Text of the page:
More than half of consumers will share personal data willingly if asked and data usage and protection measures are clearly defined, according to a survey from Bain & Company.
Customers' trust cannot be bought by companies offering compensation in exchange for selling or sharing personal data. Instead, the only viable approach is to ask consumers in a clear, straightforward way.
Bain surveyed more than 900 US consumers and found that 91% of respondents do not want companies selling their data, even if they are compensated for it. People opposed to having their data used or shared-even when asked-are rarely swayed by offers of monetary compensation.
Moreover, the reluctance to trade their data for monetary compensation applies to all customers, no matter how active or sophisticated they are online.
The survey revealed that about 80% of respondents know their data is being used in one way or another and has become a type of 'currency' for companies seeking to better attract and retain customers. Yet they are often uncomfortable with how their data is used and shared. A full two-thirds feel that it should be illegal for companies to collect or use such data without getting prior consent.
Eric Almquist, a Bain partner in the firm's Customer Strategy & Marketing and Retail practices, said that in designing the survey, he and others expected to see that demographic characteristics such as age, income and education would play a big role in attitudes toward sharing data. They also expected more active or sophisticated online users to have different attitudes than laggards. "In fact," Almquist said, "the survey showed little variation in attitudes due to demographics or online sophistication".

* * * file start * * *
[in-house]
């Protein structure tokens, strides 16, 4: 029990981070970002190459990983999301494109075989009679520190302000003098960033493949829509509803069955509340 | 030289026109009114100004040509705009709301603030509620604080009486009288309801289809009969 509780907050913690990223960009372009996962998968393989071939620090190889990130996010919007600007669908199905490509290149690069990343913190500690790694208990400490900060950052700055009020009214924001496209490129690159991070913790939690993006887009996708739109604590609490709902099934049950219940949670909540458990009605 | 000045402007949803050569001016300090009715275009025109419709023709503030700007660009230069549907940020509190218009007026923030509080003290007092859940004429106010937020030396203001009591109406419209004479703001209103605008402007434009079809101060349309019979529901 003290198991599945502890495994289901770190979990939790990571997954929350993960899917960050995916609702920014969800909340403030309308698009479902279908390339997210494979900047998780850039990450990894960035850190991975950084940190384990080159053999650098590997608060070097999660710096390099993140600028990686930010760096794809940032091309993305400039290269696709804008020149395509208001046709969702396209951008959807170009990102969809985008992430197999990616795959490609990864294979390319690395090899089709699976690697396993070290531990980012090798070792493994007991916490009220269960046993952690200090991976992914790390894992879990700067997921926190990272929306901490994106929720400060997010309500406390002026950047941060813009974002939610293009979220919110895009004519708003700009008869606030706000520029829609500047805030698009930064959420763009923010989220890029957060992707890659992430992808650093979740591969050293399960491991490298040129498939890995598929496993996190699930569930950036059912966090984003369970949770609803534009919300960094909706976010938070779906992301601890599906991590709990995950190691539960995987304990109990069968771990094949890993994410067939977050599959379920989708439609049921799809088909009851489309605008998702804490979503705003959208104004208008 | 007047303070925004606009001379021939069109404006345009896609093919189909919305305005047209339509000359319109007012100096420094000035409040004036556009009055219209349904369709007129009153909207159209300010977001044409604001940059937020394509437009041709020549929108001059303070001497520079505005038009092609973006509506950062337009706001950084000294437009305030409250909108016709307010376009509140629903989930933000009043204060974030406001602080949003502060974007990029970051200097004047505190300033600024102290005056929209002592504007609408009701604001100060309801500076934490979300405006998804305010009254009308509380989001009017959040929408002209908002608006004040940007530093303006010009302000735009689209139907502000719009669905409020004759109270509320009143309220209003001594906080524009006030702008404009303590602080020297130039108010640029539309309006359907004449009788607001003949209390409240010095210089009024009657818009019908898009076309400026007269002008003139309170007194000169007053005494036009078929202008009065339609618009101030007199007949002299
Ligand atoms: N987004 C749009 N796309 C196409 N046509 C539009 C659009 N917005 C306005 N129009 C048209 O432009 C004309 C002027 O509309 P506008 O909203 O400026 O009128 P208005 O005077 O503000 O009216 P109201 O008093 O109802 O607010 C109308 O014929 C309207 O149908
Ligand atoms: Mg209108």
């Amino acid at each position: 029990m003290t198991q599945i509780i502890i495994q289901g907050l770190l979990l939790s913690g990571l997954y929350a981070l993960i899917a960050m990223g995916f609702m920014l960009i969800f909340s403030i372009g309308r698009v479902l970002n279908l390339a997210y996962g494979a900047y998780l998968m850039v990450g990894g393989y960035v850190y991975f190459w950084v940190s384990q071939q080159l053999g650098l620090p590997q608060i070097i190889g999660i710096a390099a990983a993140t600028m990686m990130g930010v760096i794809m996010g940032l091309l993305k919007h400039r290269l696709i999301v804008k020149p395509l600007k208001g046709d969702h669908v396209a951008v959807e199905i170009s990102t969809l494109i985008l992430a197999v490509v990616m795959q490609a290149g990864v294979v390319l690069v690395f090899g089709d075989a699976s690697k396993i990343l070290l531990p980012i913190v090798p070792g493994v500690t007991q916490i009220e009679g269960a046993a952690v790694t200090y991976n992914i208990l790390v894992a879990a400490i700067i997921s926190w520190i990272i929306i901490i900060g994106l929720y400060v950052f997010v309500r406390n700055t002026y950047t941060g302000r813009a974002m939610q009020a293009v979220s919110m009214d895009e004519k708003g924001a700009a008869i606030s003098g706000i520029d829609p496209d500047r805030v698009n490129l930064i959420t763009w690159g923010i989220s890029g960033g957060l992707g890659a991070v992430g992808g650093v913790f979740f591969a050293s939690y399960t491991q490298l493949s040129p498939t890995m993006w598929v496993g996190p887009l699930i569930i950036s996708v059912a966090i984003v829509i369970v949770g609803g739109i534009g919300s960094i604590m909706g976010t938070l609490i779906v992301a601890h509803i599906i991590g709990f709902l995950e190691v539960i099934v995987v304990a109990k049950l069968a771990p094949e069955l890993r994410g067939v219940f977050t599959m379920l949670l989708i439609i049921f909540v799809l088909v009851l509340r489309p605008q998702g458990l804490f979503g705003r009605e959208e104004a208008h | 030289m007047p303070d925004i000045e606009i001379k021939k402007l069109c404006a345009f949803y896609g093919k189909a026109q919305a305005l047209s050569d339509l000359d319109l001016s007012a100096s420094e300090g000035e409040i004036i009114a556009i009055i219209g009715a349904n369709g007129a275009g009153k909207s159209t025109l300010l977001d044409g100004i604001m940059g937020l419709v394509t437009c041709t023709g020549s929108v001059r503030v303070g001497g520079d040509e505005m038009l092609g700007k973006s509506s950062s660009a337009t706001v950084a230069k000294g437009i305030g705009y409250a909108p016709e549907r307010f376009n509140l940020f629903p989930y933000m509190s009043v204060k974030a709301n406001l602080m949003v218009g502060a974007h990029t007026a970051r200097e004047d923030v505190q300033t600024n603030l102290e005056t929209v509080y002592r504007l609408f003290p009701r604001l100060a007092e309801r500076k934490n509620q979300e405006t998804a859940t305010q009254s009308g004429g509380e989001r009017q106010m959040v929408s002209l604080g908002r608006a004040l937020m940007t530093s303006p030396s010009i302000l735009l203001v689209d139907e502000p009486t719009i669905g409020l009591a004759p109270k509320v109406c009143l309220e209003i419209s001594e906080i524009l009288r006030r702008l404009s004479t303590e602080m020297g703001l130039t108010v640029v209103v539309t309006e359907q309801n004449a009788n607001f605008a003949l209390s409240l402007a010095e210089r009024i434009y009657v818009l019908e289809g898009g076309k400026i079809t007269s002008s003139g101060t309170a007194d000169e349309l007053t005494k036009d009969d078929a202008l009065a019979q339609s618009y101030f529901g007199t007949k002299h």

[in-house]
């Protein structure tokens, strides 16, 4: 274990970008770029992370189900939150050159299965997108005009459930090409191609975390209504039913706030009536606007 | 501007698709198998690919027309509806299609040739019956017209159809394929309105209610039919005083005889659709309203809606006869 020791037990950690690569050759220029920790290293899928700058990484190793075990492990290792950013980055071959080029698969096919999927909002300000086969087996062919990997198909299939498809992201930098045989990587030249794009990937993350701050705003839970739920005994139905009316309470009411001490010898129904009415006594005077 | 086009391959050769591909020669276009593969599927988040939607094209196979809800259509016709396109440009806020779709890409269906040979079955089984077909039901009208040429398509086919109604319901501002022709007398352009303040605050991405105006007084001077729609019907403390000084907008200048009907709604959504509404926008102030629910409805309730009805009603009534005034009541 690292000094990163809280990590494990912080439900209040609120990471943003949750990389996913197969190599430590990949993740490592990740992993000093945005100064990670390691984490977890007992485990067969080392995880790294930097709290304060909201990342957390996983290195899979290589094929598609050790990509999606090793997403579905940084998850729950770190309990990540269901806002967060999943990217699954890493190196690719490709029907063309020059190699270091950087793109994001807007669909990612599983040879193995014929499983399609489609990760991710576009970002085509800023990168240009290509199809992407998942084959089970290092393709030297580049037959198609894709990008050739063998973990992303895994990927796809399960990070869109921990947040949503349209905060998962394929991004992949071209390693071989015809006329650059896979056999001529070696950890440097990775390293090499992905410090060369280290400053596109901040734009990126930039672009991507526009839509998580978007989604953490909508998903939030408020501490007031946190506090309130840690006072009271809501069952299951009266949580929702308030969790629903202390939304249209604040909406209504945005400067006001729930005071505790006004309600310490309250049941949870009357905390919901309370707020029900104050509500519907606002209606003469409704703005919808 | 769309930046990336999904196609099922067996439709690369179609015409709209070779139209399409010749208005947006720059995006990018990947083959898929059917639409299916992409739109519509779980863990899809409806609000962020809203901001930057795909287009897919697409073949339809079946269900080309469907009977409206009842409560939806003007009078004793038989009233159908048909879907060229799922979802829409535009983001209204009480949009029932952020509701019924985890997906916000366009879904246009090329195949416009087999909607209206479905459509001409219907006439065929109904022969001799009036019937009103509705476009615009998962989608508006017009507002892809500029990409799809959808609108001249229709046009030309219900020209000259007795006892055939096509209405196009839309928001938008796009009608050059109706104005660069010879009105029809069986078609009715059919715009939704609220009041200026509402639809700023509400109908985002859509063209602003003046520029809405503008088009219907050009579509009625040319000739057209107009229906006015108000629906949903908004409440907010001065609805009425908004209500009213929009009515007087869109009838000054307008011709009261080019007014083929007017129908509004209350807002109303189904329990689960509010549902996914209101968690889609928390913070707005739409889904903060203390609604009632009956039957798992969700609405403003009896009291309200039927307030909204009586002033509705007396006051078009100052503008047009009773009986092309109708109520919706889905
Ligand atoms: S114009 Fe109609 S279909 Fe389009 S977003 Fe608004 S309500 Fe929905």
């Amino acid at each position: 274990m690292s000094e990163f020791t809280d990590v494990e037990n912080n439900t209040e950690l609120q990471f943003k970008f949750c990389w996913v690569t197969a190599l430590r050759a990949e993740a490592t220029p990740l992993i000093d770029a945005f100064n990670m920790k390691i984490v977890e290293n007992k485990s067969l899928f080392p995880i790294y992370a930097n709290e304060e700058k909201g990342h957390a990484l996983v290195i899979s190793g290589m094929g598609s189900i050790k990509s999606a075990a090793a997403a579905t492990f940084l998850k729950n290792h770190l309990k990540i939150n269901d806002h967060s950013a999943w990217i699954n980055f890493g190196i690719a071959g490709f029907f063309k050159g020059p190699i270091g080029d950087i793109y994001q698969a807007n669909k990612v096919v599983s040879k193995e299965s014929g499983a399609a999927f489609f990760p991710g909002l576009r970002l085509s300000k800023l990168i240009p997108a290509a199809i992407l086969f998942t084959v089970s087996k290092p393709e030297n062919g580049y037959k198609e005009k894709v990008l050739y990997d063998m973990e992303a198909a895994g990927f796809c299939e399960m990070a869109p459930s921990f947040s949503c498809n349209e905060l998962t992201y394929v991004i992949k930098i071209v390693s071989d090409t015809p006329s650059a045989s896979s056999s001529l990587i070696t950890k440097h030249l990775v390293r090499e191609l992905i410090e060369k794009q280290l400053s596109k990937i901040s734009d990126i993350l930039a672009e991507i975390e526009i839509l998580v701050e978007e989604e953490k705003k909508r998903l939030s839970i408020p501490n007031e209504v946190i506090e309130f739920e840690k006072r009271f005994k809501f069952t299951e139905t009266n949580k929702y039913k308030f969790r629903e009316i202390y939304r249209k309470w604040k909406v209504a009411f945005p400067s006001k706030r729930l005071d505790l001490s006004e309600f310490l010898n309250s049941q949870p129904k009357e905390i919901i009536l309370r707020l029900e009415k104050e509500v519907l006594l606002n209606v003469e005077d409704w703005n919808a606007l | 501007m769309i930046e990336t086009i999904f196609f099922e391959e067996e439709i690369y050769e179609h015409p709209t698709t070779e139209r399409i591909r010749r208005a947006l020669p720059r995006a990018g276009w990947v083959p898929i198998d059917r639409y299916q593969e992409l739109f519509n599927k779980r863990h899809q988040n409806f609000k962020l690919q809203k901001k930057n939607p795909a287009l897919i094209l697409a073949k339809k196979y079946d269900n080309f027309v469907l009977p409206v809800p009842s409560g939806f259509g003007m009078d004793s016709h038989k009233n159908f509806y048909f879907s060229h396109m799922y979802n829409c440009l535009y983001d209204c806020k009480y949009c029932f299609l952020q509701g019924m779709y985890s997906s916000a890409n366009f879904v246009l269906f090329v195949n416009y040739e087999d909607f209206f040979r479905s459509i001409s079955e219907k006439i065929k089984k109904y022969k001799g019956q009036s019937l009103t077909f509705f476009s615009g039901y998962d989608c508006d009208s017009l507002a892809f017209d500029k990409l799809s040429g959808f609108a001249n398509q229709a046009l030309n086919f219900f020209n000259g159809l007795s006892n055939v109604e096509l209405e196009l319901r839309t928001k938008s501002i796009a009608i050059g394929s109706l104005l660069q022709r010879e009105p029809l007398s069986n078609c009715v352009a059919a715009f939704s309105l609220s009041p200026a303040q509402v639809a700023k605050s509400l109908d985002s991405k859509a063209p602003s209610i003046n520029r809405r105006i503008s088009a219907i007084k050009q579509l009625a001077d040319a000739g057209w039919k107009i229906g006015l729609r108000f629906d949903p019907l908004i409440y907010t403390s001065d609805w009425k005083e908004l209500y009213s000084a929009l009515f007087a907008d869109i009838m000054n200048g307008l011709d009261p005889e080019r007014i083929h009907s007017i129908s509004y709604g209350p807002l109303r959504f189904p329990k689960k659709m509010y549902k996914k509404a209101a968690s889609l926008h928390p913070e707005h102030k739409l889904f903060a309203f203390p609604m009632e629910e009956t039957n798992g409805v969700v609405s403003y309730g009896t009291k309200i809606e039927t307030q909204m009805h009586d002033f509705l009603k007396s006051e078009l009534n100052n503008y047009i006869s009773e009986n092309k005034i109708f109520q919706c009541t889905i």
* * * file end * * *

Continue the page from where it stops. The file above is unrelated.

Instead, consumer opinions vary according to the industry or sectors that could be using their data. Nearly 70% of respondents want to prevent any level of government or any financial institution from sharing their data. Only 43% have the same concerns with retailers and airlines. Utilities, search engines and communications providers land in the middle. The industry differences partly reflect longstanding loyalty programmes in retail and travel, as well as the nature of the data that different types of companies collect and store.
Consumers are most willing to share user-contributed social data, such as product reviews; for that data, 44% said it is fine to share without their explicit permission. But fewer than 20% want their purchase behaviour or demographic data shared without permission, while hardly anyone wants to see family/friend networks or financial or health information shared.
"Strategies to obtain customer permission for using data should vary by industry and the type of information being requested," concluded Rasmus Wegener, founder of Bain's Advanced Analytics Practice. "But open and transparent communication is a good place for any company to start."